7/20/09

Italy #8

In structure and activity, our second Thursday in Italy looked very much like the day when we traveled to Urbino: 90 minutes of drive time to visit a magnificent old city, lots of steps, lots of heat, and a fantastic meal at Salomone in the evening.

We caravaned to Assisi, but our map-reading skills left something to be desired. We missed the main motorway and wound up going through little towns and villages all the way there. Upon arrival, we parked as high up on the city hill as cars can go. Just off the parking lot was a little sandwich shop tucked beneath greenery and trellises. We instantly made plans to come back up that way for lunch.

Down the hill we all walked, everyone from Casa Rastia along for this trip. St. Francis of Assisi's basilica is massive, with a full three stories at ground level, a smaller two-story cathedral below it, and then the tomb of St. Francis at the very bottom. The paintings on the walls were by Giotto. Breathtaking.

Back up the hill. We descended on that luncheon spot for some food. The poor, lone guy wound up making twelve paninis. Then there was the decision to be made: Who was going to climb La Rocca, the fortress at the very top of the mountain? Our volunteers were few. Keven and I set out and eventually made it to top. It was exceedingly hot that day, and both our thirst and fatigue made the adventure less about sightseeing and more about just saying that we'd accomplished the thing.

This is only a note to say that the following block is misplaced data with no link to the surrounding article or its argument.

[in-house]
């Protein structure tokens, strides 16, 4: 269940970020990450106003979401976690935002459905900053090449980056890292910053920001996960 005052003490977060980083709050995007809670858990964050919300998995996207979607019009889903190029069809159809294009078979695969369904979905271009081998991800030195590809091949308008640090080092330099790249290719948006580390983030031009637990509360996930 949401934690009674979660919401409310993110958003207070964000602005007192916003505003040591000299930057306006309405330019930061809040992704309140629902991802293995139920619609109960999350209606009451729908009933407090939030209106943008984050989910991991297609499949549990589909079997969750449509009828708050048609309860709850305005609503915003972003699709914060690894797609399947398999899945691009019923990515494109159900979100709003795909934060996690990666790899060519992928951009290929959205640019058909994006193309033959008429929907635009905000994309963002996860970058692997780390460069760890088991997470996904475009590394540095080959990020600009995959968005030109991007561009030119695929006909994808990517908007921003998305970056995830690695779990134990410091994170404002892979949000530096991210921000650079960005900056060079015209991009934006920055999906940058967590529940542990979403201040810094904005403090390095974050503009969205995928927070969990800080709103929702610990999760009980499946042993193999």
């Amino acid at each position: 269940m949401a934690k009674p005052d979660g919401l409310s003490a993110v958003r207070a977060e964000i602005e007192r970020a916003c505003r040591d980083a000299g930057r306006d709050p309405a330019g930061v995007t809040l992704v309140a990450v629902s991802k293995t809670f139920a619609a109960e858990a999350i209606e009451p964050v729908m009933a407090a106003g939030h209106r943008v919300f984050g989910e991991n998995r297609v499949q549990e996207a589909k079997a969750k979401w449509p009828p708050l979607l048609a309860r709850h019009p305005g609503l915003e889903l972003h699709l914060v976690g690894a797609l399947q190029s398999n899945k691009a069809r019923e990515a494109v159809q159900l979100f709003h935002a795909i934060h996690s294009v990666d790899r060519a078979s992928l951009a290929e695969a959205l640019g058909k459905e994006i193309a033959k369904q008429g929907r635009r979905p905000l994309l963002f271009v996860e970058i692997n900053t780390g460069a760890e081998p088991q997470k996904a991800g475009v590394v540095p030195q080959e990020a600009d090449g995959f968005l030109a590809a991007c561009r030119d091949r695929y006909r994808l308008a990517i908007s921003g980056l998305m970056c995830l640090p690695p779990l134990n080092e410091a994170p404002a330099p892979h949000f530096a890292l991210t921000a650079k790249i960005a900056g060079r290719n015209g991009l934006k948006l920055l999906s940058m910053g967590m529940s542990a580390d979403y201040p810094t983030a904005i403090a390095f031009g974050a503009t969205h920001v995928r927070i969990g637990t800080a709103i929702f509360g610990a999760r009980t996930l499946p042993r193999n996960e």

Many, many astonishing views later, we returned to the lunch site. Those of us who had to use the restroom before returning to Cerreto had to trek down the hill once again to the basilica, and then back up to the parking lot. Gah. Exhausted.

We returned by late afternoon and stopped for gelato at the same little bar there in Cerreto. Then it was home to nap and get cleaned up for our last dinner as a group. We returned to Salomone and were joined by the ten other English friends and family who were scattered around the area in various accommodations. Paolo and Maria also joined us, for some total of 24 people. It was big, loud, boisterous, and a lot of fun.

By this time, I had been on a full immersion Italian training for about four days. Had Silvia been around, I never would have needed to step up. But as it was, I became the half-assed default translator for our group. Paolo and Maria even sat next to me. I was tapped on the shoulder a number of times through dinner to try and get some sort of point across. And that was the best I could do--gestures, expressions, bad vocabulary...whatever it took. Maybe I was just less embarrassed than everyone else, but the Spanish background didn't hurt either.

Stuffed. Full. OMG.

And then sleep. Another busy, exhausting, wonderful day done.

Next: Our last day in La Marche, and on to Rome.

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